7. Before groups meet go over the scientific method with the class, explaining to students the requirements for a scientifically valid experiment. See the attached handout, Twin Traits: Experiment Design using the Scientific Method. (If students need a refresher course in the vocabulary used on the handout, utilize the vocabulary strategies found in Weblinks. Possible problematic vocabulary: control, valid, variable, replicated, and concise.)
8. Share with the class the Rubric for the Scientific Experiment (see Extensions).
9. Allow time for groups to design their experiments.
10. Rotate around the room observing for proper experiment design which means it follows the scientific method described and is formed around a question that could accurately test nature versus nurture. Also, ask the students questions about the inquiry process to ensure that they understand why and how scientists conduct experiments.
Days 8 and 9
1. Have each group complete and then present its experimental design to the class.
2. As students present, formatively assess their experiment and understanding using the Rubric For Experimental Design (see extensions).
3. Invite class members to critique each experiment with regard to the validity of its design and use of the scientific method.
4. As each group presents, select opportunities to review the content that will be assessed in the unit.
5. After each group has presented, review any material that will be assessed that did not come up naturally in the experiment designs.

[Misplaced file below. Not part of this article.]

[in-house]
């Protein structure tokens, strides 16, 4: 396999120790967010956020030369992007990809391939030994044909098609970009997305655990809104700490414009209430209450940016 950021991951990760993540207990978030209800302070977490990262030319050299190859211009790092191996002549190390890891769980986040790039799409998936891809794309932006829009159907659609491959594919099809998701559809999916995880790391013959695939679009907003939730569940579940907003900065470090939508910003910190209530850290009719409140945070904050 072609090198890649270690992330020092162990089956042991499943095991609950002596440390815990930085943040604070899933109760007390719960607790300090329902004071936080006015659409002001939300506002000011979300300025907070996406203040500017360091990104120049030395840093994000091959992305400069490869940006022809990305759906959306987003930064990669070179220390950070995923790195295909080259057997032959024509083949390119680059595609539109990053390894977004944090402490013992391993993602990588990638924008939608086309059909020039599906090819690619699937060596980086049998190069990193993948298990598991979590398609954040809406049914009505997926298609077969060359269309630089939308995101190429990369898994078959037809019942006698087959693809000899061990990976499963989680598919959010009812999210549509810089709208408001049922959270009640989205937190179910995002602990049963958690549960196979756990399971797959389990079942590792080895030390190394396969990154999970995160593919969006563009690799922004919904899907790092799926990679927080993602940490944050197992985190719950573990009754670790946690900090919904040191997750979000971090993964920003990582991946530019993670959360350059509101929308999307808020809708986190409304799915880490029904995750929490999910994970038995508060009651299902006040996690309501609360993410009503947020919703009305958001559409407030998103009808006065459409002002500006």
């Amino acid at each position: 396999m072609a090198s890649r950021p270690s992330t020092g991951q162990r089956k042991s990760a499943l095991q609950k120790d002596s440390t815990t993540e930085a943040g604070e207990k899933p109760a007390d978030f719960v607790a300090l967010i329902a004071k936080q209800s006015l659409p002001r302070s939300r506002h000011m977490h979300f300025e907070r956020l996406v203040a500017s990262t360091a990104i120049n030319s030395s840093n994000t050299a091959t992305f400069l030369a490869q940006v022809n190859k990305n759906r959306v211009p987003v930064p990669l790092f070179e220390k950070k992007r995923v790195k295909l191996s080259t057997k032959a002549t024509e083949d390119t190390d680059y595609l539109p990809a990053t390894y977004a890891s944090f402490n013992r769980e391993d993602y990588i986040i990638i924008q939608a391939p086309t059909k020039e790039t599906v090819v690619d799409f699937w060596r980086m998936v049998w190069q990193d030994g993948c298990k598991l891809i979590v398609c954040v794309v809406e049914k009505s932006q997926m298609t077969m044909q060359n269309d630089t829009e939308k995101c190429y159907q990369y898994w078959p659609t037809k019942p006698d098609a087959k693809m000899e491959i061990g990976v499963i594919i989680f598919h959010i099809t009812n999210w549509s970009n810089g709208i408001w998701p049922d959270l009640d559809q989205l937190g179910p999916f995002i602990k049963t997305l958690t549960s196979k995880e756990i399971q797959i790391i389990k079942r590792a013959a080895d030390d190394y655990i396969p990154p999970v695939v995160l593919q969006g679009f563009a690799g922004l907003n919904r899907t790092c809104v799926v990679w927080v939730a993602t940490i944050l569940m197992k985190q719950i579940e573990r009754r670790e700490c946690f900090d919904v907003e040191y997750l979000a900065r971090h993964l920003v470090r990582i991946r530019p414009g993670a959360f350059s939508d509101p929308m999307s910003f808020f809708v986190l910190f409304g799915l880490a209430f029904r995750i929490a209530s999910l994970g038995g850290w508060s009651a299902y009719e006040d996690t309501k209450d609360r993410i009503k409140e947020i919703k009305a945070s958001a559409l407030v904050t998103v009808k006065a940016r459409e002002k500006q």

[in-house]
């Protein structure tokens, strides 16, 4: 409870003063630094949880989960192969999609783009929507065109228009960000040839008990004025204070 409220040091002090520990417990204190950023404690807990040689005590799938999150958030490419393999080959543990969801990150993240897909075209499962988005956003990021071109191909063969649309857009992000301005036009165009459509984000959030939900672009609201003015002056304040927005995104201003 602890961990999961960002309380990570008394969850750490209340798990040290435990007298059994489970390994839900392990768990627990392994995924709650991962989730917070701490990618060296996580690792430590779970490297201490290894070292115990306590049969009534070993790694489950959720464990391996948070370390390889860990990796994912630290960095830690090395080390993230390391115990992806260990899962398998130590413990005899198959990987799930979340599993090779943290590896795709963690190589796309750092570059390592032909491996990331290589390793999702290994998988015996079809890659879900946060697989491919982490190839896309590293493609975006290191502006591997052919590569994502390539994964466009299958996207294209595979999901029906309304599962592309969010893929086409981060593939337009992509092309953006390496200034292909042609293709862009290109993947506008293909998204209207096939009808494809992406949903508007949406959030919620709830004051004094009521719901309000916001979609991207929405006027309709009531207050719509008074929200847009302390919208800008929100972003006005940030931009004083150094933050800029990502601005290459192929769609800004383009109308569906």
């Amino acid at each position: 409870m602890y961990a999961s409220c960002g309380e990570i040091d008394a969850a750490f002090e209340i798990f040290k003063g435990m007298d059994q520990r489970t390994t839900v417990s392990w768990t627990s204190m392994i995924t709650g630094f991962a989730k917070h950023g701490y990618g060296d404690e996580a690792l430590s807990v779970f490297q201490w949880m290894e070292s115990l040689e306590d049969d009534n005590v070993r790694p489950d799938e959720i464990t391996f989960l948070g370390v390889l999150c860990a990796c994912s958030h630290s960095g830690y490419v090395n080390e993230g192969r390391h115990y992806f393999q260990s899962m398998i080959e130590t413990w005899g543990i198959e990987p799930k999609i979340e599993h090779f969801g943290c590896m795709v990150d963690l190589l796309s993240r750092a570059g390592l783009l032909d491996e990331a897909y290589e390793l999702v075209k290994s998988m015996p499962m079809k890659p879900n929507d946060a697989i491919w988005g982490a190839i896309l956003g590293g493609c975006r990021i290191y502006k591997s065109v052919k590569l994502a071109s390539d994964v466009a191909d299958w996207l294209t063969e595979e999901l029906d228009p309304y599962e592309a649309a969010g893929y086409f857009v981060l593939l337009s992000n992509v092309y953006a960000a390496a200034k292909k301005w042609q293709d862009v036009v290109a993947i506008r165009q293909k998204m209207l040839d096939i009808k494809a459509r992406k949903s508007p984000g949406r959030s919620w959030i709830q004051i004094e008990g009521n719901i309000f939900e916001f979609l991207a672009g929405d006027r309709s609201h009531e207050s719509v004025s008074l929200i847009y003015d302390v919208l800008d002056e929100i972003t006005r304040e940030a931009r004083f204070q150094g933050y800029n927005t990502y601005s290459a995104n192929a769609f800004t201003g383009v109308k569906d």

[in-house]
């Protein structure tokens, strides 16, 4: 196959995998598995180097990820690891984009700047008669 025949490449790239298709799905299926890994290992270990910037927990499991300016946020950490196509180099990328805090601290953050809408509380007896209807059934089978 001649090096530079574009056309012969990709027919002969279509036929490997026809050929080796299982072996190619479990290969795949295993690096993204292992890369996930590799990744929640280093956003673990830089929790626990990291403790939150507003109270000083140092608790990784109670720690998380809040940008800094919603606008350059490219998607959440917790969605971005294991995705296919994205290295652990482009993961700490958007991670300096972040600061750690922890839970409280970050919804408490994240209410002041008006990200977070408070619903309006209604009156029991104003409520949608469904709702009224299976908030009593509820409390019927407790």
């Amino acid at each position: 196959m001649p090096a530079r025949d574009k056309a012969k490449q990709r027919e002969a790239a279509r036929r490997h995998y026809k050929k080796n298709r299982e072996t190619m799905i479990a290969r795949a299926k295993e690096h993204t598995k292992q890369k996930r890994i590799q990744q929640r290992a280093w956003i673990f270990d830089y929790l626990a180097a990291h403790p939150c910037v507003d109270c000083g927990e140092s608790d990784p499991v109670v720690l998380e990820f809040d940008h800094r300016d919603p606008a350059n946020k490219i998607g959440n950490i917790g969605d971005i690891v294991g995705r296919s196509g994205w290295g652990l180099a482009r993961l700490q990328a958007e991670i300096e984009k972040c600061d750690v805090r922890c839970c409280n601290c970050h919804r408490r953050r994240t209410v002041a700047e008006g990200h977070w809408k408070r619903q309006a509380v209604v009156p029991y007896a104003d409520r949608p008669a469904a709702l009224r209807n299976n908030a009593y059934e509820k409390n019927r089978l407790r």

6. When all groups have presented, readdress the essential question. Have students look back in their journals about what they originally thought. Have them write in their journals about how their thoughts have changed or expanded now that they have learned more. Allow time for the students to Think-Pair-Share.
7. Remind students about the Summative Assessment coming the next day. Make sure to provide an opportunity for students to ask any remaining questions.
1. Explain to students that they have completed the mini-unit on how human personality develops. Now they are going to take a final assessment to show that they understand the concepts.
2. Give each student a copy of the Summative Assessment (see Extensions).
3. Before students begin the test, stress to them that this is a post-test with the purpose of finding out what they have learned. It is a “High Stakes” assessment.
4. Allow students time to take the assessment.
1. Go over the summative assessment with the class and review any content that students had difficulty mastering. Students not meeting mastery should be retaught and reassessed.